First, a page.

Now, her powers aren’t quite as “stormy” as her name might suggest. She has the ability to control her density… meaning her physical hardness, and weight. One of the punks learns this the hard (pun!) way when he goes to jack her jaw.
During the skirmish, Arsenal arrives to engage in some recruiting… and, I gotta say it… this “soul patch” Arsenal really kinda skeeves me out. It looks like he’s got a Doritos crumb on his chin… really unpleasant.
Next stop… Metropolis, twenty-three days ago. We pop in on Chaney’s… a night club that attracts a certain type of clientele… that’s right, folks… it’s a Meta-Human Bar! When a Nosferatu-looking fool and a lizard man get into a scuffle, we meet the club’s bouncer… Grace.
It just so happens that she is next on Roy’s intergalactic recruitment list. Oh, and also… they used to do it. If you’re new to Judd Winick books of this era… there’s a lot of “doin’ it” going on.
Next stop… S.T.A.R. Labs-Los Angeles, six days ago. Roy is visiting an old friend who has just returned from the dead. We saw his return back in Graduation Day… of course, we’re talking about Metamorpho. He doesn’t seem to remember a whole helluva lot about his past… and his powers seem a bit “off”. This will eventually come around and make sense. It doesn’t take much for him to agree and join the team… he’s just happy to be sprung from S.T.A.R..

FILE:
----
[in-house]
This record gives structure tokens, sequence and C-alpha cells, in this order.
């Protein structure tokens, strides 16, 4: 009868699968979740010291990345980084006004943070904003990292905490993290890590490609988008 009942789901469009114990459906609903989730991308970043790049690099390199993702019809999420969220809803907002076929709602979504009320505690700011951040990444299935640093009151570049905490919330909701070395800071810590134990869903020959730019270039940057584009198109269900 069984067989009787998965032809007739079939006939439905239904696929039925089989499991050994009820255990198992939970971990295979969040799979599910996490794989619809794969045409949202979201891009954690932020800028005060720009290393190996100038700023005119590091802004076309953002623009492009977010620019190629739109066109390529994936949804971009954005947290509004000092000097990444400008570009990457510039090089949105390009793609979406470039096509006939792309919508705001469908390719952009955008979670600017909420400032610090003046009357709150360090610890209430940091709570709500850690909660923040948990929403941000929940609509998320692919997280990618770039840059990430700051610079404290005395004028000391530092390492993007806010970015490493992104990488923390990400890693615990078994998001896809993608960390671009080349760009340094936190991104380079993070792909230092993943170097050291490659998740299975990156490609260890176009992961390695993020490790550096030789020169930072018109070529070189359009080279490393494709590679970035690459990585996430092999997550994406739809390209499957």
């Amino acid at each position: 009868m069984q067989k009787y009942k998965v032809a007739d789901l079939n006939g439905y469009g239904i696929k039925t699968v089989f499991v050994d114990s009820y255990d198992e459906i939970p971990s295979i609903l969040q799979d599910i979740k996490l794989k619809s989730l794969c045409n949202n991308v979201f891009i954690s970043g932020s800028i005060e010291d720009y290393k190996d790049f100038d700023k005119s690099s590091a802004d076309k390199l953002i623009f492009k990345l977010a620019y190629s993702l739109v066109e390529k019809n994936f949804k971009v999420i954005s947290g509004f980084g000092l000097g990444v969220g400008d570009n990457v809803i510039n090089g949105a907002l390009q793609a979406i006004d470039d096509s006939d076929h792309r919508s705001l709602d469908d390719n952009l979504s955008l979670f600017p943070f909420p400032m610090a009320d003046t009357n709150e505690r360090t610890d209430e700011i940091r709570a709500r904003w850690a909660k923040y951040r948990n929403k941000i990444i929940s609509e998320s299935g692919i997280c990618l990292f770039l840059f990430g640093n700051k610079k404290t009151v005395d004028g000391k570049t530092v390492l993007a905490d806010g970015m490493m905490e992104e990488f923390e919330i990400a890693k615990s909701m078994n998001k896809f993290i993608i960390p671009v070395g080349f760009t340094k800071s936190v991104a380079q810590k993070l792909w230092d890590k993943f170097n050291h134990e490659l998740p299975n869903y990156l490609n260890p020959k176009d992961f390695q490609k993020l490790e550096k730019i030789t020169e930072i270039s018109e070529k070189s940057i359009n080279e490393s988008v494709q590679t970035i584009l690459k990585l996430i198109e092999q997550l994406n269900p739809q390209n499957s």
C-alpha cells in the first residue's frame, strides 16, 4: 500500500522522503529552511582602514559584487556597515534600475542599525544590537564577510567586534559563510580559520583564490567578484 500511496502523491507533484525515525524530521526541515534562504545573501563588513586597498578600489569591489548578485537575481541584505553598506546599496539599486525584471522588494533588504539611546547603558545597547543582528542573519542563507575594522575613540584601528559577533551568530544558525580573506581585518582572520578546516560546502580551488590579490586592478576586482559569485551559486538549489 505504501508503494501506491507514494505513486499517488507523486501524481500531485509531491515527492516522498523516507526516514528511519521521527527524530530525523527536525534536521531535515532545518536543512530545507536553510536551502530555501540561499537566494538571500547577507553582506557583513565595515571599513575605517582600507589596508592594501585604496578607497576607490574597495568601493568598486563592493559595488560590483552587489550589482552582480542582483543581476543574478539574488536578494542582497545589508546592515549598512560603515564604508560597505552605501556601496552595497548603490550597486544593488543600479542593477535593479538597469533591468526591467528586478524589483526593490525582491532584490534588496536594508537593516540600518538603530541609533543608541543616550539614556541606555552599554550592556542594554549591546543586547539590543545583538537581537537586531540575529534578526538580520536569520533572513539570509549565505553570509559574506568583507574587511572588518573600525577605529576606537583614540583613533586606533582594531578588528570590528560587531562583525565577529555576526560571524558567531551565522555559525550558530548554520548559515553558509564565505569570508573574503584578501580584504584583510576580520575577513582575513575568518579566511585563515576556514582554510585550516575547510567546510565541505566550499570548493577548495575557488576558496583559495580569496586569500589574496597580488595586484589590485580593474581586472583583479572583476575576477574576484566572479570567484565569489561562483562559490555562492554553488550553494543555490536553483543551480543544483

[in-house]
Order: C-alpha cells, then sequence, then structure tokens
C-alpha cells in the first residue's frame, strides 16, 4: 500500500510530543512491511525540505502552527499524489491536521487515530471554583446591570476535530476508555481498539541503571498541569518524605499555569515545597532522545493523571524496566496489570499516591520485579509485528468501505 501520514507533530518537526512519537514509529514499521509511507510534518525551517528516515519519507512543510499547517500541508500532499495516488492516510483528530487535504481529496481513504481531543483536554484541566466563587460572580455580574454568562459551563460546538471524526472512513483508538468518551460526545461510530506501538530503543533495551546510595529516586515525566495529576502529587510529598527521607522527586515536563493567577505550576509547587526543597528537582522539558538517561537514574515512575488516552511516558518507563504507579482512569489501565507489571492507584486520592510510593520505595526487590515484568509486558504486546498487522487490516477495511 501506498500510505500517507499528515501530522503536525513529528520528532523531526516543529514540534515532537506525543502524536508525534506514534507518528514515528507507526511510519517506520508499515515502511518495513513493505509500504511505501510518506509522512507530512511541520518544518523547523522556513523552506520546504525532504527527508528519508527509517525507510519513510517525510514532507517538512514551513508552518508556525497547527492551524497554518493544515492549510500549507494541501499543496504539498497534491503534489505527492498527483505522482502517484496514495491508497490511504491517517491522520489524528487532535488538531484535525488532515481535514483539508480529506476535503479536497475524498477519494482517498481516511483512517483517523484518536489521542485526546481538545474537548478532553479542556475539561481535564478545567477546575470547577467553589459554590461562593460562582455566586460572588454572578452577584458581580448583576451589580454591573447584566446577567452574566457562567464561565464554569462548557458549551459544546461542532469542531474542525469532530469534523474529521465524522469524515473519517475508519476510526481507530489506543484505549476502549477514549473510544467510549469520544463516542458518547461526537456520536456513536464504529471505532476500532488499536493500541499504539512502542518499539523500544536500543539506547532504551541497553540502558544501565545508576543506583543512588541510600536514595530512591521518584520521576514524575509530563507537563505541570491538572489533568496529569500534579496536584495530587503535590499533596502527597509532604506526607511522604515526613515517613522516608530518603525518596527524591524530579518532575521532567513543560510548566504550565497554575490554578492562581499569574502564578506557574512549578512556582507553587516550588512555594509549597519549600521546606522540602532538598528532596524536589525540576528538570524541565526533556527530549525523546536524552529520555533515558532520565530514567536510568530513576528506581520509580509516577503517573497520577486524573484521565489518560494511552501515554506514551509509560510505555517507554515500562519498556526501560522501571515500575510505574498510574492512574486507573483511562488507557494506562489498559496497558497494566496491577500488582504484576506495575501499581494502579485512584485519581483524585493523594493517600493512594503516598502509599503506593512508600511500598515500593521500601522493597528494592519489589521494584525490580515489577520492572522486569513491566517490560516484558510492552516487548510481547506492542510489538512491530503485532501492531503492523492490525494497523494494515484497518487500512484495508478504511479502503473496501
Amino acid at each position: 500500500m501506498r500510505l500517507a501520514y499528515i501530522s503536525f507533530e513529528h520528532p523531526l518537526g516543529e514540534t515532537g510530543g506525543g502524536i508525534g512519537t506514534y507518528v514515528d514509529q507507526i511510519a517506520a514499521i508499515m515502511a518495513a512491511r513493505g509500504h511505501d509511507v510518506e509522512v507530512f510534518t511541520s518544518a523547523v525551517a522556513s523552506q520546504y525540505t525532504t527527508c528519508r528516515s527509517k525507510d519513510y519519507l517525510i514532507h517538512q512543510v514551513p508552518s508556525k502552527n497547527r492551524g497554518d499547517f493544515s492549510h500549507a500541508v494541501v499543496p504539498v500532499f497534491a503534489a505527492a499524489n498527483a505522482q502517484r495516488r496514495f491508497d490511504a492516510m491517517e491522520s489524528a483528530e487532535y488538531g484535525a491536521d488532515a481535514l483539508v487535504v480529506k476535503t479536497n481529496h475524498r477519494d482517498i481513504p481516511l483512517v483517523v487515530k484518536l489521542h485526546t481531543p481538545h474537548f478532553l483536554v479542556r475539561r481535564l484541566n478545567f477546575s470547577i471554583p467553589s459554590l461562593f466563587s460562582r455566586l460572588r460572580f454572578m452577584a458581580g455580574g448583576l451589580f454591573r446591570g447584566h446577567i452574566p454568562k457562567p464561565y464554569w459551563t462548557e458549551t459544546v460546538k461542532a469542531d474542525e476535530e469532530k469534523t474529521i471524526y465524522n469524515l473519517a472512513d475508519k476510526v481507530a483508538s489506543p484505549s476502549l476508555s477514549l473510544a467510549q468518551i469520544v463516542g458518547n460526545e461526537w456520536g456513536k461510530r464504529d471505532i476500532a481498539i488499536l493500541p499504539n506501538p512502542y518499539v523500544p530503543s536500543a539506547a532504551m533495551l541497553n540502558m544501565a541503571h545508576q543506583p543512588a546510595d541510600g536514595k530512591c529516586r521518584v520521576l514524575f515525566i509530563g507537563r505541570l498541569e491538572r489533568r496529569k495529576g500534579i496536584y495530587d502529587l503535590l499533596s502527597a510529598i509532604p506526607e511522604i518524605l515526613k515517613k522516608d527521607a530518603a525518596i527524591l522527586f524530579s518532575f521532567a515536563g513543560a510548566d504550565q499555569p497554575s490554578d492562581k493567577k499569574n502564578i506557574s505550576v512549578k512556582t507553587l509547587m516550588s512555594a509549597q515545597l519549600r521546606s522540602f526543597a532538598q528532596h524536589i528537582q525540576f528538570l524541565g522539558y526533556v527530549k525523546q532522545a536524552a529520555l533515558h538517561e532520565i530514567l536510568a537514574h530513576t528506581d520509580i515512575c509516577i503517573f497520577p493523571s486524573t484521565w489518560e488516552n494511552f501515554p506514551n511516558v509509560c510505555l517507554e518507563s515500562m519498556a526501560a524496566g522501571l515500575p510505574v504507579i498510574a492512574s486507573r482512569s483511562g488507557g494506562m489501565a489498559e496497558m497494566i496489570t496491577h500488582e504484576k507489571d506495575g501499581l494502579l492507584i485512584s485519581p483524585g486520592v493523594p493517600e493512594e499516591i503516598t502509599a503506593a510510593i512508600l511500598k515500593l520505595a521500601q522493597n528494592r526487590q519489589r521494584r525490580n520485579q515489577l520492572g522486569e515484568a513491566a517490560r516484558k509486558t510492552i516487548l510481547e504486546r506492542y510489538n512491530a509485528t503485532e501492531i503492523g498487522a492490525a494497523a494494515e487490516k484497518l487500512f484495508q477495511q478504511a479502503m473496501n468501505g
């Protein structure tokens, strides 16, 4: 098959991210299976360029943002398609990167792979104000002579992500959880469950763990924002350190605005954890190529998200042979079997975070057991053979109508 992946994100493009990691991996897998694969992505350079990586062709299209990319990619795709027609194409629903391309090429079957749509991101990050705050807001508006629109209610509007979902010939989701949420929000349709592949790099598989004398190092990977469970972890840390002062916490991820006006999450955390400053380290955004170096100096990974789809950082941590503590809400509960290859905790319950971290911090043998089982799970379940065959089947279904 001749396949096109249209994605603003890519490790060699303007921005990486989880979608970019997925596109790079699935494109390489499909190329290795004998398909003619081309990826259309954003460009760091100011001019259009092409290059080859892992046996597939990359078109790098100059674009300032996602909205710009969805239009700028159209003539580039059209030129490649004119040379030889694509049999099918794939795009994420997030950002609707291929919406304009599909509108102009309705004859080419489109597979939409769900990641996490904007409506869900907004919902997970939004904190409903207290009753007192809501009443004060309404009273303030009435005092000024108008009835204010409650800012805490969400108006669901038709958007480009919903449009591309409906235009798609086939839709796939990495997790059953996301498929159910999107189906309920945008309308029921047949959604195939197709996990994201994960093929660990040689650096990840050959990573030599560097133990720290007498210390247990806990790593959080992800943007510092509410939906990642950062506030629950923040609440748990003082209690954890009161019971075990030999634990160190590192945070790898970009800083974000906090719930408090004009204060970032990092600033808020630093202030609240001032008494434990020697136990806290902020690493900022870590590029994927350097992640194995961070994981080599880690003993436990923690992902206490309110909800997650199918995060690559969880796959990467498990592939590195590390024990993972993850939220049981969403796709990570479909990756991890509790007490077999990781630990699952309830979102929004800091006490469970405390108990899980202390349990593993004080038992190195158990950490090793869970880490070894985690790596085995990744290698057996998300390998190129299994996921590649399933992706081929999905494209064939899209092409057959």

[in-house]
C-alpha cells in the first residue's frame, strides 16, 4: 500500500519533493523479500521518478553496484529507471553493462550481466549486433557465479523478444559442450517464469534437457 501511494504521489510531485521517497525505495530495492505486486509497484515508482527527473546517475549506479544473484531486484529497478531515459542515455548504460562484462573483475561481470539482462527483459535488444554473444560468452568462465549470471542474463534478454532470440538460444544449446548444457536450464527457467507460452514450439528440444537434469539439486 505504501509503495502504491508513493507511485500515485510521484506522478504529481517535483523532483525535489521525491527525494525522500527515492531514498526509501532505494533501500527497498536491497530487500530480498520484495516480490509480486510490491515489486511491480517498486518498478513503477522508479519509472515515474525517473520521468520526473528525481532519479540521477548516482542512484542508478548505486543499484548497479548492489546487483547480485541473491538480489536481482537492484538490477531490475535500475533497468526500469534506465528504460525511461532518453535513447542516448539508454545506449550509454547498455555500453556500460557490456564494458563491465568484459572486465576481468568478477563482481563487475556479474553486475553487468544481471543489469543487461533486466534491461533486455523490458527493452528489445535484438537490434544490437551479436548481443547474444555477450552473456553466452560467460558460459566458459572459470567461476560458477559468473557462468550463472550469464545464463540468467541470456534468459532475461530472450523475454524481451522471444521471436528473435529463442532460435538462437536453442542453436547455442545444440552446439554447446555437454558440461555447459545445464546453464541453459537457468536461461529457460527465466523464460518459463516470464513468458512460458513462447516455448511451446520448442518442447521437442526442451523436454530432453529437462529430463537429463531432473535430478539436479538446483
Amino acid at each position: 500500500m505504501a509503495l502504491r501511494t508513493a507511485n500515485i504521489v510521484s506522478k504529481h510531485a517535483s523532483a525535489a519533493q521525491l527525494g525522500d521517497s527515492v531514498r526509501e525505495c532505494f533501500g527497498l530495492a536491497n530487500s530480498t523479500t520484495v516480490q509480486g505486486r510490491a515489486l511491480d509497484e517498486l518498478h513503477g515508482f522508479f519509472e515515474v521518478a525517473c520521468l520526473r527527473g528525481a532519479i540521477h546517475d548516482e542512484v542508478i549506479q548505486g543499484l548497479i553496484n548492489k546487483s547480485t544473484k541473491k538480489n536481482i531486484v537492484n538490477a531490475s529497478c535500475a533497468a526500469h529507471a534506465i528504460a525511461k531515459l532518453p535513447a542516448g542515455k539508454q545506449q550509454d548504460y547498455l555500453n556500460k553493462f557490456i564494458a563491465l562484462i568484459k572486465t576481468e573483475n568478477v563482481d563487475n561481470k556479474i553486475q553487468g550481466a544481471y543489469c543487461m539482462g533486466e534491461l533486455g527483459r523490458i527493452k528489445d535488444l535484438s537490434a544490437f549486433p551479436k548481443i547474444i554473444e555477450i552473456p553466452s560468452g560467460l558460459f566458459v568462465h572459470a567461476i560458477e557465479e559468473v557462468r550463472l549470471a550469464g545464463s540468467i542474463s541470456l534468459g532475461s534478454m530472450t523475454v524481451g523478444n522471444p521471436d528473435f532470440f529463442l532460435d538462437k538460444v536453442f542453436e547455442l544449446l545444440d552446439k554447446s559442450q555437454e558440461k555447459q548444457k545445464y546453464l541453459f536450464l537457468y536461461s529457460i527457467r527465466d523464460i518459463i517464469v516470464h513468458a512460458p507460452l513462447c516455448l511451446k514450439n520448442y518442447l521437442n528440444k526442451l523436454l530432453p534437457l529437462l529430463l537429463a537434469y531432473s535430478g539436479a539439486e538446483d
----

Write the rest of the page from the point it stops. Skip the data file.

We return to the “now”, and we’re back on board that cruise liner. The Coast Guard begins an approach… but is blown out of the water pretty quickly.
Back in Brooklyn, Dick and Roy realize they have an annuity but they need cash now… so, they’re off to visit C.T. Wentworth. Wait, wrong guy… heckuva jingle though. Anyhoo, this Wentworth is actually a long-dead electronics magnate who was quite the paranoid fella during the “duck and cover” era… and so, he built one hell of a bomb shelter. One that Roy bought and renovated to at as the headquarters for the not-Titans.
Dick looks around, and meets Thunder and Grace… and doesn’t appear to be terribly impressed. I feel ya, muchacho. He’s suddenly alerted to a dangerous presence, and hurls a nightwing-a-rang toward the door… where it’s caught by Indigo! Remember her? Sure ya do… she was the initial “big bad” of Graduation Day. Roy informs his bosom bud that Indigo works for the good guys now… not only that, she’s also a member of their team!